HUNTSVILLE, ALABAMA — Dr. Willie Parker, one of Alabama’s few remaining abortion providers, was driving to work when he got the call. The name “Dalton Johnson” flashed on the SUV’s dashboard screen, as Parker switched on his headset. He listened as Johnson, the owner of the abortion clinic where he was headed, explained the problem.
A patient at the Huntsville clinic who was 21 weeks pregnant needed an abortion, but she was also a regular user of opioids. This meant she wouldn’t be able to receive medication to help ease the pain of the procedure ― which, like any surgery, can be agonizing ― because her use of opioids could nullify the effects of many pain relievers.
After about 15 minutes of discussion, Parker told Johnson he couldn’t take the case. “I hate to turn anyone away,” he said after hanging up. “But if something goes wrong, no one is going to remember that I was trying to help this woman.”
Alabama, like the rest of the nation, has been hit hard by the opioid crisis, with overdose deaths at an all-time high and a generation of children making their way into foster care. But other victims of the crisis ― victims who are not uncommon ― are pregnant women seeking abortions, like the patient at the Alabama Women’s Center for Reproductive Alternatives in Huntsville.
Parker says these women tend to be poor, white and in their second trimester. It’s not that they wait until the last minute to seek an abortion, he added. It’s more a matter of not knowing they’re pregnant ― opioid users may ovulate less frequently and therefore have irregular cycles ― and not having enough money to pay for an abortion.
SUBSCRIBE AND FOLLOW
Get top stories and blog posts emailed to me each day. Newsletters may offer personalized content or advertisements. Learn more
“Their lives may not be together enough to get in early to get the abortion,” he said. “When they show up and they’re 15 or 16 weeks, they say they didn’t know they were pregnant.” He added that most of the women he sees are African-American, but of the opioid-addicted women he treats, most of those patients are white.
Abortion providers say they are seeing an uptick in pregnant women who fit this profile. Johnson estimates about 10 percent of patients use opioids.
Gloria Gray, who runs the West Alabama Women’s Center in Tuscaloosa, has seen a similar uptick. “It’s very unfortunate, because there’s not much we can do to help them,” she said. “We could give them everything we have in the clinic and it wouldn’t faze them.” It’s not that there’s no medical way to relieve pain during these abortions; the clinics are restricted to certain methods of pain relief, and keeping a nurse anesthetist or anesthesiologist on staff would make the procedure too expensive for most patients.
Gray said her nurses are now having to discourage opioid-addicted patients from self-medicating in preparation for the procedure. “We just have to talk to them and explain it to them that they’re going to have to have a strong will and a strong mind,” she said, adding the nurses try to be upfront with the women, but “those are the ones that usually end up screaming.”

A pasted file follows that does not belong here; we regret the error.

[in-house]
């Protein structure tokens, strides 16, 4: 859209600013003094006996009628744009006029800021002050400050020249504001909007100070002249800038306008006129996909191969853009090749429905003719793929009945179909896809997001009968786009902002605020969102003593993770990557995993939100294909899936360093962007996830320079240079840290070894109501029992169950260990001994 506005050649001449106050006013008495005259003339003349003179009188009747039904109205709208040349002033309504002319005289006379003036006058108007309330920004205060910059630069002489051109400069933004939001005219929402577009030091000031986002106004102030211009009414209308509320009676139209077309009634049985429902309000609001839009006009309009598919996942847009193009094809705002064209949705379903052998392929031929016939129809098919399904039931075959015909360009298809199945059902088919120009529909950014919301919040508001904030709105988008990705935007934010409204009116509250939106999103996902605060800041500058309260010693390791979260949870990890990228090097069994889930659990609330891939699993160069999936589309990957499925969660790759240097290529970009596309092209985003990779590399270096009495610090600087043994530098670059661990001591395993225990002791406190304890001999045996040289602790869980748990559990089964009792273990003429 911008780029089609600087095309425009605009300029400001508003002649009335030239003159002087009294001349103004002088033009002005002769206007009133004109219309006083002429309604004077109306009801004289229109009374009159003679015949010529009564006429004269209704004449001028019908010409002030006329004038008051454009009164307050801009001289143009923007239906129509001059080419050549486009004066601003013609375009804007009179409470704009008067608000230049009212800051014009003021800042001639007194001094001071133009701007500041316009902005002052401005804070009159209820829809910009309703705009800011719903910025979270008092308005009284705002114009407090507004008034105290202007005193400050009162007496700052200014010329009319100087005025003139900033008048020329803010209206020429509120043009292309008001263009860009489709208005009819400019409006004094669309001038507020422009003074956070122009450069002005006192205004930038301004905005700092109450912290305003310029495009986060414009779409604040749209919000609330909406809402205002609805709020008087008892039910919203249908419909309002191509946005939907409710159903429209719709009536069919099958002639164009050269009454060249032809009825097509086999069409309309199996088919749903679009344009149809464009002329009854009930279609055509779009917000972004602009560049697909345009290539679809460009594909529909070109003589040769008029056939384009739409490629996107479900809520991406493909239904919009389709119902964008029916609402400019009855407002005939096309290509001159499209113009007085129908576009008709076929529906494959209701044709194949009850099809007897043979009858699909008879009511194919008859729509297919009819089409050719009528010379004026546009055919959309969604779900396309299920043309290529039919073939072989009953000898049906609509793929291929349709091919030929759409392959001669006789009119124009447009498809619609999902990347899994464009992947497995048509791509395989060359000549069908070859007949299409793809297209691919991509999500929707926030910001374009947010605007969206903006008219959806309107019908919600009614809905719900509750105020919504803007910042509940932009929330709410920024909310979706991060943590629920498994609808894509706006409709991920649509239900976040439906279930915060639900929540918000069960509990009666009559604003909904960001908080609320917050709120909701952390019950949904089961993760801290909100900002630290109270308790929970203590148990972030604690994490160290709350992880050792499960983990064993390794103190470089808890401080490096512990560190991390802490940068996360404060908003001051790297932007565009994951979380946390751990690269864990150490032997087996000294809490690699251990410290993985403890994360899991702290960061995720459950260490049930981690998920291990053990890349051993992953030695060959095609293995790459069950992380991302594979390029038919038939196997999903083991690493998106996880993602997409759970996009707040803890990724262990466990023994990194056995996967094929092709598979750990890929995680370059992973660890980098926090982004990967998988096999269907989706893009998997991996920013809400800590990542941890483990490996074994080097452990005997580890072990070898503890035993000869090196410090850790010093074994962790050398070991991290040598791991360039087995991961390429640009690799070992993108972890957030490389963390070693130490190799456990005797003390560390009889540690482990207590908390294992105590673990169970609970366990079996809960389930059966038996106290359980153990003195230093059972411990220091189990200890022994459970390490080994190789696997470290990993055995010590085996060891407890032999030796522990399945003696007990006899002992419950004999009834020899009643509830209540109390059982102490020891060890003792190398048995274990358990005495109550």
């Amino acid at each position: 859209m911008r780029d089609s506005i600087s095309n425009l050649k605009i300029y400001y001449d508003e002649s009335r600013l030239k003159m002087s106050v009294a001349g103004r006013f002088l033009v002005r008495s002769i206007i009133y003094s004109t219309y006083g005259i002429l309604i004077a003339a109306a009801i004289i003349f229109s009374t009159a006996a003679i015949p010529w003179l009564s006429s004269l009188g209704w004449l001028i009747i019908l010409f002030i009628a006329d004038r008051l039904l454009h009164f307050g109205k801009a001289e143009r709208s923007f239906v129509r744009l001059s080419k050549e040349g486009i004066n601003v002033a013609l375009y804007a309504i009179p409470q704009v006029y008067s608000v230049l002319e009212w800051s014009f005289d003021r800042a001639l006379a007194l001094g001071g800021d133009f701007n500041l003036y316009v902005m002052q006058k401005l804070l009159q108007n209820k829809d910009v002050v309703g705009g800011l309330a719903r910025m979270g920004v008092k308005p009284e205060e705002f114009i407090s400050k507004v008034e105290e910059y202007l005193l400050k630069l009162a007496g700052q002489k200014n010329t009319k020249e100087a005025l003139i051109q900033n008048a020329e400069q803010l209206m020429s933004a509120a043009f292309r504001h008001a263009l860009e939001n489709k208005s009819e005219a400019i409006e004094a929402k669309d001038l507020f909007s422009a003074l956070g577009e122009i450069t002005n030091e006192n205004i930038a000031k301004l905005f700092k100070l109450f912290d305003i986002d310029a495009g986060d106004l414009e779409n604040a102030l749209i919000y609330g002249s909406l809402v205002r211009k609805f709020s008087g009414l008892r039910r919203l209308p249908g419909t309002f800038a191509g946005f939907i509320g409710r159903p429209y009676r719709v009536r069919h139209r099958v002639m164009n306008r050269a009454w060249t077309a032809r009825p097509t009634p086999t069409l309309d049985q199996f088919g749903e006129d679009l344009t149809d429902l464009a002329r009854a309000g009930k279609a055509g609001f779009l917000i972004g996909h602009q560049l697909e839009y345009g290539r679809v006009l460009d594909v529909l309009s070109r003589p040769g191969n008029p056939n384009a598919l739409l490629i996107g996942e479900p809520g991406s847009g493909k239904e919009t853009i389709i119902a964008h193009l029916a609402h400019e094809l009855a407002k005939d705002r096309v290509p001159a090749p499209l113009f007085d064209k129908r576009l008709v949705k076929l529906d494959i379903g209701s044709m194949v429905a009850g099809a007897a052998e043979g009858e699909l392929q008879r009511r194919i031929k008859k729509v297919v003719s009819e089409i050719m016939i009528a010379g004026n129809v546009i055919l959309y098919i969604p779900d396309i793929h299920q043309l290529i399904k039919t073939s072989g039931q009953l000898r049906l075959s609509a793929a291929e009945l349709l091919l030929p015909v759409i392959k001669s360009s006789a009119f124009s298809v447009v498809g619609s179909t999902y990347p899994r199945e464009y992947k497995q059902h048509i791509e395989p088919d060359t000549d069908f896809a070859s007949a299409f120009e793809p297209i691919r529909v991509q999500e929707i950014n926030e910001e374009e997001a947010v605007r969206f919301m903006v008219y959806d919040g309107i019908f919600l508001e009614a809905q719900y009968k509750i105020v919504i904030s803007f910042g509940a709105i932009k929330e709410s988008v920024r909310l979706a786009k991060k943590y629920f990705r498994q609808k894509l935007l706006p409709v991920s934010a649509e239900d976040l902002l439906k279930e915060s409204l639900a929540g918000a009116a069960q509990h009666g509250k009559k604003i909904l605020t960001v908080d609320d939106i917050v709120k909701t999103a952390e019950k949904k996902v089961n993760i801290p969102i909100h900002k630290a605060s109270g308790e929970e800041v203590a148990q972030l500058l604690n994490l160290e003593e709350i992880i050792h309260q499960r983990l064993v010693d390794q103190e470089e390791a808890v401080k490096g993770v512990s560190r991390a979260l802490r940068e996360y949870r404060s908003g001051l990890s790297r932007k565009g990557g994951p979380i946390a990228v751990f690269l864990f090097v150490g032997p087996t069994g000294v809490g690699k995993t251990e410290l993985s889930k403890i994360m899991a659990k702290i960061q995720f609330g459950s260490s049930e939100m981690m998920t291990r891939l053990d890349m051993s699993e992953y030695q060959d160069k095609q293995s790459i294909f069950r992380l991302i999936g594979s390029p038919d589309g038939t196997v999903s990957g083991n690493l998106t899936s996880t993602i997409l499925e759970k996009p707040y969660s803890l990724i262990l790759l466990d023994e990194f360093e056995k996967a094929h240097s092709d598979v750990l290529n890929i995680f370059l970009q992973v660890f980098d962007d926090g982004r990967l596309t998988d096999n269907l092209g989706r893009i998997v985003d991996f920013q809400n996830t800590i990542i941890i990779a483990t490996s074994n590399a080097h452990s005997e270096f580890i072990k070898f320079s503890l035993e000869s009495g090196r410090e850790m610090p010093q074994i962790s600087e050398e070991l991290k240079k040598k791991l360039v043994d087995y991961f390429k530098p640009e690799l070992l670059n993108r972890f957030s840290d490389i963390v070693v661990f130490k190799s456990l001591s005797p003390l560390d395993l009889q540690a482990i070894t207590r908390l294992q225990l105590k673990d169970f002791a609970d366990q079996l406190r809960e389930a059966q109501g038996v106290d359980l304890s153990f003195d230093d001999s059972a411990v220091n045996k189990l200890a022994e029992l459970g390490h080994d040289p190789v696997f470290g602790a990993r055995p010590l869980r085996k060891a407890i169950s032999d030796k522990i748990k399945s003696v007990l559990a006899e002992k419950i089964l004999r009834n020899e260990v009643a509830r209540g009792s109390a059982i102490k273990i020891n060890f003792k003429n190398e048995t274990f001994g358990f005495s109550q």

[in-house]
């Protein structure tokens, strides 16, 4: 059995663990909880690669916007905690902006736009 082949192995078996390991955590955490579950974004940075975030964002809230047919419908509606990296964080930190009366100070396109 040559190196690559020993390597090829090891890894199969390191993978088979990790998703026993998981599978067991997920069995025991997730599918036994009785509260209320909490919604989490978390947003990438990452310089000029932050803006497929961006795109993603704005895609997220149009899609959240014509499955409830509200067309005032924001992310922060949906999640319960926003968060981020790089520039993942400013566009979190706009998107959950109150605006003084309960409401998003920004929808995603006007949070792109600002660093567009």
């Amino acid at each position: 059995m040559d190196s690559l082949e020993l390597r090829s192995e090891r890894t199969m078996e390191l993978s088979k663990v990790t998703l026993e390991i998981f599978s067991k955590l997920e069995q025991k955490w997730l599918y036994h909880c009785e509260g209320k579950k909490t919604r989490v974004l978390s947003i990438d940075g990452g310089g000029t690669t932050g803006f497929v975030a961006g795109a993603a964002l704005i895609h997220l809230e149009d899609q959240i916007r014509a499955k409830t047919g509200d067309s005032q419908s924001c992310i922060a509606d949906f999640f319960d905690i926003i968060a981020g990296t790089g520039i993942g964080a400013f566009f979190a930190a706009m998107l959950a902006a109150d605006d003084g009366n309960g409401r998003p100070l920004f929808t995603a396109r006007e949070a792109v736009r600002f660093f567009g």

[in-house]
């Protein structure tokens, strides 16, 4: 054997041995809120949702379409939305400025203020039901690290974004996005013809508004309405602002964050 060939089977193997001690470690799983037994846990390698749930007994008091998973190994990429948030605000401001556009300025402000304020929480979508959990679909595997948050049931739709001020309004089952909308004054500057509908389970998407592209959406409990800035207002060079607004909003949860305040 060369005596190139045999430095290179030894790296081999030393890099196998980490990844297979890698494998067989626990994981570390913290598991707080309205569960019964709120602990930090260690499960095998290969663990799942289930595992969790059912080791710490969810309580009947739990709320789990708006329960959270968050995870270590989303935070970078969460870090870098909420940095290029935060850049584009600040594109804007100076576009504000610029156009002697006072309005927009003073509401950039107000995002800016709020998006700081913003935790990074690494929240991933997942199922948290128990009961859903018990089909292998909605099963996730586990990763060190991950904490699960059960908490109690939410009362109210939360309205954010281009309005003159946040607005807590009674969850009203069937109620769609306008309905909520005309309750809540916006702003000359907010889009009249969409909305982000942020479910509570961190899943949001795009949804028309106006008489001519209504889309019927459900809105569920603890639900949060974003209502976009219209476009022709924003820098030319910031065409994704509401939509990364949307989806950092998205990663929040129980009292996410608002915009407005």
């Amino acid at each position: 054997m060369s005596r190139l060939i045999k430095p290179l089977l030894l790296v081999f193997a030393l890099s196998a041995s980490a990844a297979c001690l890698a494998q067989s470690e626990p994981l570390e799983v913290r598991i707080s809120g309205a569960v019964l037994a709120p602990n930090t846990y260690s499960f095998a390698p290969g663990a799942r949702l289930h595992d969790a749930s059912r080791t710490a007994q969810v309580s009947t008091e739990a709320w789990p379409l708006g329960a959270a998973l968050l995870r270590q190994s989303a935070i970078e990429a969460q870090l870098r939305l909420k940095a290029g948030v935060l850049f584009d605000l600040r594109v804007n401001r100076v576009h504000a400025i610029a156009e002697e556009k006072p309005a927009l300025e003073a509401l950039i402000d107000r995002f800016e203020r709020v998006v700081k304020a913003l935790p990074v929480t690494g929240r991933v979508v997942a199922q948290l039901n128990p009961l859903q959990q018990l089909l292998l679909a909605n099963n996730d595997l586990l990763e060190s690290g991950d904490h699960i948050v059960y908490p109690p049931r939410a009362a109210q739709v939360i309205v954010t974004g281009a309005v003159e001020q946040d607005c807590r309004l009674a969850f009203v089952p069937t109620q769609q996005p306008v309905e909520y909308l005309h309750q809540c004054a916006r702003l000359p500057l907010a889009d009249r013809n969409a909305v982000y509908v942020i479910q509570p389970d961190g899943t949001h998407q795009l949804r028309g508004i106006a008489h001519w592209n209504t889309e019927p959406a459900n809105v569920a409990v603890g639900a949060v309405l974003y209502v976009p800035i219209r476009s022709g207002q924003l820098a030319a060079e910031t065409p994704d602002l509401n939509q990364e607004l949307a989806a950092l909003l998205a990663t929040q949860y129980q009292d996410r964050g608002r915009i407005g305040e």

Alabama leads the nation in its ratio of opioid prescriptions per capita, at 1.2 prescriptions per person compared with the national average of 0.76. Its increase in opioid deaths between 2014 and 2015 was one of the five greatest in the nation, and the state attorney general says Alabama has “disproportionately suffered” from the opioid epidemic.
Alabama also has some of the nation’s most severe restrictions on abortion. To obtain an abortion at one of Alabama’s four remaining clinics, a woman must make two trips to the clinic, 48 hours apart. The first visit involves an ultrasound during which the provider must offer the patient the option to view the image. It also involves state-mandated “counseling” which, like the state-mandated brochures clinics are required to offer patients, is designed to discourage abortion. (One brochure refers to the fetus as “the unborn child.”)
Even patients who are obtaining the abortion pill, which induces a miscarriage that happens off the premises, are required to make two appointments.
The state’s legal cutoff for abortion is 22 weeks, making it a destination for women from states with more stringent cutoffs; at Johnson’s clinic and at the clinic in Tuscaloosa, where Parker also practices, patients come from Tennessee, Florida and Mississippi.
Although the patient Parker and Johnson were talking about was from Birmingham, she was 21 weeks and 1 day pregnant, which meant her procedure would have to be a dilation and evacuation, or D&E. Parker would have to use drugs to soften her cervix to conduct the abortion procedure in order to be able to insert his instruments into her uterus and remove the fetus.
Softening (or “ripening”) the cervix ― which opens it up to allow for the abortion procedure to take place ― causes cramping and can take all day. Usually Parker would begin the softening process the day before the procedure. But this patient had come in on the Friday before the long Independence Day weekend.
The clinic wouldn’t be open again until the following Wednesday, by which point she would be perilously close to the 22-week cutoff. After that, her options would be so limited as to be meaningless: It’s possible to get an abortion after 22 weeks in the United States, but only in a few states, none near Alabama. The procedure would cost between $8,000 and $10,000 — and that’s before airfare, accommodation and days of missed work.